Hackers Charged By The U.S. For Computer Scams That Cost Millions

Iranian Hackers

The Justice Department alleges in an unsealed indictment that three Iranian nationals hacked hundreds of organizations across the globe, extorting them for personal financial gain.

According to charges filed in a New Jersey federal court, alleged victim organizations include a domestic violence shelter in Pennsylvania, a Mississippi power company, and New Jersey municipalities.

The indictment does not allege that the Iranians carried out those hacks on behalf of the Iranian government. According to the Treasury Department, however, the three Iranians were sanctioned on Wednesday because they worked for Iranian Revolutionary Guard Corps-affiliated IT firms.

The Iranian hackers sometimes demanded ransom payments of hundreds of thousands of dollars to unlock computers, a Justice Department official reported.

A request for comment on the Justice Department allegations was not immediately responded to by Iran’s Permanent Mission to the United Nations.

According to US officials, it’s another example of Iran’s reckless cyber behavior, which has cost US businesses, government agencies, and NATO allies alike. Albanian officials have accused Iran twice since July of conducting hacks that have knocked Albanian government services offline, testing the Biden administration’s ability to defend a NATO ally from hacking.

Iran denied the allegations. The White House condemns Tehran for the July hack and said US officials are working on the recovery in Albania.

According to a senior Justice Department official, the newly indicted Iranians — Mansour Ahmadi, Ahmad Khatib Aghda, and Amir Hossein Nickaein Ravari — reside in Iran. Unless the three Iranians travel to a country with which the US has an extradition agreement, the chances of them being taken into US custody are slim.

FBI Director Christopher Wray said in a video statement Wednesday that these three individuals belong to a group of cybercriminals who attack critical infrastructure and public services.

Ahmadi, Aghda and Ravari along with seven other Iranians were sanctioned as part of Wednesday’s crackdown on alleged Iranian hacking. They were accused of working for Iranian IT firms affiliated with the Islamic Revolutionary Guard Corps. As much as $10 million was offered by the State Department for Ahmadi, Aghda and Ravari.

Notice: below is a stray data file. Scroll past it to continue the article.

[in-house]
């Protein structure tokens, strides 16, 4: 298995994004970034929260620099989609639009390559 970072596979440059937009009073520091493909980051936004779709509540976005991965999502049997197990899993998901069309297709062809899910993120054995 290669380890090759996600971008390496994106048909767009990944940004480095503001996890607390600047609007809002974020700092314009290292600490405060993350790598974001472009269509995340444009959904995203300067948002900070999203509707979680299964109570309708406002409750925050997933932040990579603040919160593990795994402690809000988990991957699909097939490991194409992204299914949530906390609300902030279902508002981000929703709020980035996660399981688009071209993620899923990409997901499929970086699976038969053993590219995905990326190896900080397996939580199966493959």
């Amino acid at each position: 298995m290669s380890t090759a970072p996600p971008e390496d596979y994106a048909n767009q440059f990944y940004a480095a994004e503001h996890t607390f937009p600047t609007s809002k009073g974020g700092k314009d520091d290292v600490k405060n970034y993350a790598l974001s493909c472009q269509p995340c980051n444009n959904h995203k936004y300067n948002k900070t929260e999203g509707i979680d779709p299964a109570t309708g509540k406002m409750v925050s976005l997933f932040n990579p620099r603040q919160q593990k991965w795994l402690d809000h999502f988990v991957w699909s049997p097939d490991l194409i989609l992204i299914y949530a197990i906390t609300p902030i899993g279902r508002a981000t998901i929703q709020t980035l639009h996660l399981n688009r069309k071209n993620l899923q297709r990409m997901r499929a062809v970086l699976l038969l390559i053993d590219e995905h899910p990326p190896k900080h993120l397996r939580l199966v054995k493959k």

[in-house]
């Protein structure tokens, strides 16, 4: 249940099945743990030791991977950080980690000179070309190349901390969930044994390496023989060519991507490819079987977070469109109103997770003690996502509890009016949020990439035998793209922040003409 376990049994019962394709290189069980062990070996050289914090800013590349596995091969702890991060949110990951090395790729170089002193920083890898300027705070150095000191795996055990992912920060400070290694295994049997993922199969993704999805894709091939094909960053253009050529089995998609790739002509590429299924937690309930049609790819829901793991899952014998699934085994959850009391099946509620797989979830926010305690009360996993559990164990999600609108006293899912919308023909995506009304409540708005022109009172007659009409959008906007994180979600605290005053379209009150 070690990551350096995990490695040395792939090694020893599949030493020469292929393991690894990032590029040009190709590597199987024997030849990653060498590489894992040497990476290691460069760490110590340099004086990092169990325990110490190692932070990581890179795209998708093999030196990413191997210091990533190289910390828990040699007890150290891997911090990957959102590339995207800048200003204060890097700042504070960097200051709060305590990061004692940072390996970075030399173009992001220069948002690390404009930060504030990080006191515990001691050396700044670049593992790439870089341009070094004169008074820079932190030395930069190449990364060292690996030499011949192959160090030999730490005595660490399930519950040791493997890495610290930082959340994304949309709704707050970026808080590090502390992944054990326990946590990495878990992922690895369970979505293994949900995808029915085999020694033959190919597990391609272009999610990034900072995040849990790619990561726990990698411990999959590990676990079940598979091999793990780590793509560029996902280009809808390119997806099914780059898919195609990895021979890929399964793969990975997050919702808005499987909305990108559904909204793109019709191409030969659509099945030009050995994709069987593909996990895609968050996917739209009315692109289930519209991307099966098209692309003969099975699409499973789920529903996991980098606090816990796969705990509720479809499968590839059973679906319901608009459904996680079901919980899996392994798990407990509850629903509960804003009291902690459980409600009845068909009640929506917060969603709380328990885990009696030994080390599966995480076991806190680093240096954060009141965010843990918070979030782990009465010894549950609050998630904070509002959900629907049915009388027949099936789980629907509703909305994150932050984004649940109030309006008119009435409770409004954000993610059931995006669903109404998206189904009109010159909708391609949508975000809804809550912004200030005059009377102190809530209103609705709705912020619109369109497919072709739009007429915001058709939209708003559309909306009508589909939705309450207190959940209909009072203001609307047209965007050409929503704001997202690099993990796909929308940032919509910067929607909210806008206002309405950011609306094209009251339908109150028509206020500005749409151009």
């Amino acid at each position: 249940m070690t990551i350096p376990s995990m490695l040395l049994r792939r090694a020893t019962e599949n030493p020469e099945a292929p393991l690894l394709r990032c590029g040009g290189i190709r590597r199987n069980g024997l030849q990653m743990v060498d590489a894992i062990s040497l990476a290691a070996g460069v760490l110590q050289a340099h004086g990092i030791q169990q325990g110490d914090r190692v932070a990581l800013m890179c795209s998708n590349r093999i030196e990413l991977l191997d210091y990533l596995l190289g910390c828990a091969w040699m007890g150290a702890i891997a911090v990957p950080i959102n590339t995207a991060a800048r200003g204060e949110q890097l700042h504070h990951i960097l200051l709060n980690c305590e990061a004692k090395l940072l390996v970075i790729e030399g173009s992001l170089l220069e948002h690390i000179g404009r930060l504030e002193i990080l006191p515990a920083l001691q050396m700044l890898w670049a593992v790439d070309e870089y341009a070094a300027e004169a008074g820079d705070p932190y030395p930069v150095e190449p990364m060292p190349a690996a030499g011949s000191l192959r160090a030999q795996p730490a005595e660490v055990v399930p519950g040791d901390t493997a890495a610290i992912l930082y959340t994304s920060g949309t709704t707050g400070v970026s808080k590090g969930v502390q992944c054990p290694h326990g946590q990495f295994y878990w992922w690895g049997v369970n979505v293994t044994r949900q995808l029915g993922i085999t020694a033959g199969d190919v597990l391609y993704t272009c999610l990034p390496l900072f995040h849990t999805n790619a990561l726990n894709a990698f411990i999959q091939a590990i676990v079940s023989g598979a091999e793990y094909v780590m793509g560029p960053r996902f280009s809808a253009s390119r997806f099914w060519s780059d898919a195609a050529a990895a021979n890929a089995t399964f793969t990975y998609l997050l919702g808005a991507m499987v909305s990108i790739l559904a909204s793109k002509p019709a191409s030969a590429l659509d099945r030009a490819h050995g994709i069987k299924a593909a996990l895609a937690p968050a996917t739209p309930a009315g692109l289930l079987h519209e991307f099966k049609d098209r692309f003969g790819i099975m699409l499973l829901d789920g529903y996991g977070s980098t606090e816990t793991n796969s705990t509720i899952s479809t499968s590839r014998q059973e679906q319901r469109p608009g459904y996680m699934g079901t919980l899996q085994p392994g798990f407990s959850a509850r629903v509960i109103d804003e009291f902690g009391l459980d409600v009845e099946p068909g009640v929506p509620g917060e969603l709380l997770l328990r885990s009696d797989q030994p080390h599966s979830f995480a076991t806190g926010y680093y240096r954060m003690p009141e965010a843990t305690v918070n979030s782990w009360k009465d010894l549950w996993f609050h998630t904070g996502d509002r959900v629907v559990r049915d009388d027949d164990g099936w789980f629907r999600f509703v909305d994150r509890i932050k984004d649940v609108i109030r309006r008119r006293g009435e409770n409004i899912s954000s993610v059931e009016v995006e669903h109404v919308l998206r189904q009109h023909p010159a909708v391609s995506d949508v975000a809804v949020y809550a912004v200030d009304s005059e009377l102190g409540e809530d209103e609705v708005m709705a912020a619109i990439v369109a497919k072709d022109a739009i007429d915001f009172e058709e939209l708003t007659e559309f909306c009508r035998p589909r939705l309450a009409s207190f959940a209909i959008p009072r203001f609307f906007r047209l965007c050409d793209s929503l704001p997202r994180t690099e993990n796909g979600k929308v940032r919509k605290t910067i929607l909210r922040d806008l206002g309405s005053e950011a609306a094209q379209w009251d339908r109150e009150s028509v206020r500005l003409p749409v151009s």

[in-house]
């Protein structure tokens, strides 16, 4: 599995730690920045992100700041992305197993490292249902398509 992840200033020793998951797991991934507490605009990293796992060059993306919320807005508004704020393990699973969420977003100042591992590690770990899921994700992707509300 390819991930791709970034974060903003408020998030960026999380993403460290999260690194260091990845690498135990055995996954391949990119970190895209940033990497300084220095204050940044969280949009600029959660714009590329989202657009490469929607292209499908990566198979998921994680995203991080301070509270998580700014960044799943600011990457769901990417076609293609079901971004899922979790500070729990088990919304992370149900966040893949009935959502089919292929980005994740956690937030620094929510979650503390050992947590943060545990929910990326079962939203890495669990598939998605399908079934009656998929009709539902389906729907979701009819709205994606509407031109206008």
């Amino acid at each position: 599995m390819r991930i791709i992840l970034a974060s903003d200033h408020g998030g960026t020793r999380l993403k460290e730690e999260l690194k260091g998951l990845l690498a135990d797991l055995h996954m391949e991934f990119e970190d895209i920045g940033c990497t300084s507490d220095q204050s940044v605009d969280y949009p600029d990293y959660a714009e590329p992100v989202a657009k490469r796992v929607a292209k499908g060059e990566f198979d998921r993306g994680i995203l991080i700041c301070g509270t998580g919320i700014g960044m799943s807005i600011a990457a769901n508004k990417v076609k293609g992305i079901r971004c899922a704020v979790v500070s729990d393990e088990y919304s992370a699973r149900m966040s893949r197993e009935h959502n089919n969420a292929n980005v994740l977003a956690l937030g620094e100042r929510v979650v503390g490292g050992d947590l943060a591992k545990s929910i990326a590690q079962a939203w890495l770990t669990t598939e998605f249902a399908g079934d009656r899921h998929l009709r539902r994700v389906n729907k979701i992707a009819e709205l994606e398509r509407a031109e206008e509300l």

Several ransomware attacks, including one on Boston Children’s Hospital in June 2021, were attributed to Iranian hackers. FBI officials say they were able to thwart the hackers and no patient care was affected.

Tehran denied involvement in the incident, which Wray described as “one of the most despicable cyberattacks I’ve ever seen.”

An advisory released by the US and its allies, such as Canada and the UK, aims to blunt the impact of future IRGC-linked hacks.

In countries like Iran, some analysts say, there is often a blurred line between government and cybercriminals.

According to Saher Naumaan, principal threat intelligence analyst at BAE Systems, who tracks Iranian hackers closely, recent announcements from US government agencies reinforce our understanding of the Iranian cyber ecosystem, heavily dependent on third-party contractors for both the IRGC and the Ministry of Intelligence and Security. “The companies are often front companies for the intelligence agencies, where the individuals are directly involved in operations or they can be on the periphery in support roles such as training academies.”

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John Nightbridge is a veteran reporter, researcher, and economic policy major from UCLA. Passionate about world issues and potential ways to solve them is a significant focus of his work. Writing freelance and reading the news are John's passions at work. Outside of work, it's all about sky diving, surfing, and stock market modeling.